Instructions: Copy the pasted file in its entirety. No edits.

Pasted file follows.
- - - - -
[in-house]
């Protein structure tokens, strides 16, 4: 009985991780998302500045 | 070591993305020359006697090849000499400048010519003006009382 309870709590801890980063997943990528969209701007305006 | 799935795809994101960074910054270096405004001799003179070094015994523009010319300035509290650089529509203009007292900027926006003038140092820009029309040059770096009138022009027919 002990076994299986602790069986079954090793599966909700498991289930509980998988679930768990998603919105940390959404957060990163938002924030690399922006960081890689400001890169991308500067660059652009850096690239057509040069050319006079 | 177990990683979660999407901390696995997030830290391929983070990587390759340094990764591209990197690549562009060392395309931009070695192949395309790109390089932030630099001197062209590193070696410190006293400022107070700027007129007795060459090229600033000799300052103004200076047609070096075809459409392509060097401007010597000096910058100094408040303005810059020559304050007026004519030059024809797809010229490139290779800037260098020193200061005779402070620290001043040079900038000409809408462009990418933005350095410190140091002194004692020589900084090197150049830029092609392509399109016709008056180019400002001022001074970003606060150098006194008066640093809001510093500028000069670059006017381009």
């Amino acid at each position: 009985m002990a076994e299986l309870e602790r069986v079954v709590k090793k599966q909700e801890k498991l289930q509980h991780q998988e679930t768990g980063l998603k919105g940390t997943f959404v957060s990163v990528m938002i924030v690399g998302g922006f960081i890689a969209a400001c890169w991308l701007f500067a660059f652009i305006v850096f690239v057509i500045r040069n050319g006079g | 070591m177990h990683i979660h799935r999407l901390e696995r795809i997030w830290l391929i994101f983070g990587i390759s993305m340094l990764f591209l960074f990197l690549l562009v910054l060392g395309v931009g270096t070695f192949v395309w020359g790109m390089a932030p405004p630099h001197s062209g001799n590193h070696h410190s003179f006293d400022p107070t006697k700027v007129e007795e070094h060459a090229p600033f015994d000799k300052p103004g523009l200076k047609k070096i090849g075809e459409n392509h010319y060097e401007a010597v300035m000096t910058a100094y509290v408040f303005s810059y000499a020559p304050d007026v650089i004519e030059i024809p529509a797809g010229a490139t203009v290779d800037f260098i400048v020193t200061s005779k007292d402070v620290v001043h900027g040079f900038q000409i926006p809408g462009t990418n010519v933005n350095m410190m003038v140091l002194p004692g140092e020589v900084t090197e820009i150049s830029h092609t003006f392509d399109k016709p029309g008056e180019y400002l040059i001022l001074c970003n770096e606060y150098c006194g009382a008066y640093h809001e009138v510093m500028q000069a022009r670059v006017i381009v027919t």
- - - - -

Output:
[in-house]
């Protein structure tokens, strides 16, 4: 009985991780998302500045 | 070591993305020359006697090849000499400048010519003006009382 309870709590801890980063997943990528969209701007305006 | 799935795809994101960074910054270096405004001799003179070094015994523009010319300035509290650089529509203009007292900027926006003038140092820009029309040059770096009138022009027919 002990076994299986602790069986079954090793599966909700498991289930509980998988679930768990998603919105940390959404957060990163938002924030690399922006960081890689400001890169991308500067660059652009850096690239057509040069050319006079 | 177990990683979660999407901390696995997030830290391929983070990587390759340094990764591209990197690549562009060392395309931009070695192949395309790109390089932030630099001197062209590193070696410190006293400022107070700027007129007795060459090229600033000799300052103004200076047609070096075809459409392509060097401007010597000096910058100094408040303005810059020559304050007026004519030059024809797809010229490139290779800037260098020193200061005779402070620290001043040079900038000409809408462009990418933005350095410190140091002194004692020589900084090197150049830029092609392509399109016709008056180019400002001022001074970003606060150098006194008066640093809001510093500028000069670059006017381009």
């Amino acid at each position: 009985m002990a076994e299986l309870e602790r069986v079954v709590k090793k599966q909700e801890k498991l289930q509980h991780q998988e679930t768990g980063l998603k919105g940390t997943f959404v957060s990163v990528m938002i924030v690399g998302g922006f960081i890689a969209a400001c890169w991308l701007f500067a660059f652009i305006v850096f690239v057509i500045r040069n050319g006079g | 070591m177990h990683i979660h799935r999407l901390e696995r795809i997030w830290l391929i994101f983070g990587i390759s993305m340094l990764f591209l960074f990197l690549l562009v910054l060392g395309v931009g270096t070695f192949v395309w020359g790109m390089a932030p405004p630099h001197s062209g001799n590193h070696h410190s003179f006293d400022p107070t006697k700027v007129e007795e070094h060459a090229p600033f015994d000799k300052p103004g523009l200076k047609k070096i090849g075809e459409n392509h010319y060097e401007a010597v300035m000096t910058a100094y509290v408040f303005s810059y000499a020559p304050d007026v650089i004519e030059i024809p529509a797809g010229a490139t203009v290779d800037f260098i400048v020193t200061s005779k007292d402070v620290v001043h900027g040079f900038q000409i926006p809408g462009t990418n010519v933005n350095m410190m003038v140091l002194p004692g140092e020589v900084t090197e820009i150049s830029h092609t003006f392509d399109k016709p029309g008056e180019y400002l040059i001022l001074c970003n770096e606060y150098c006194g009382a008066y640093h809001e009138v510093m500028q000069a022009r670059v006017i381009v027919t």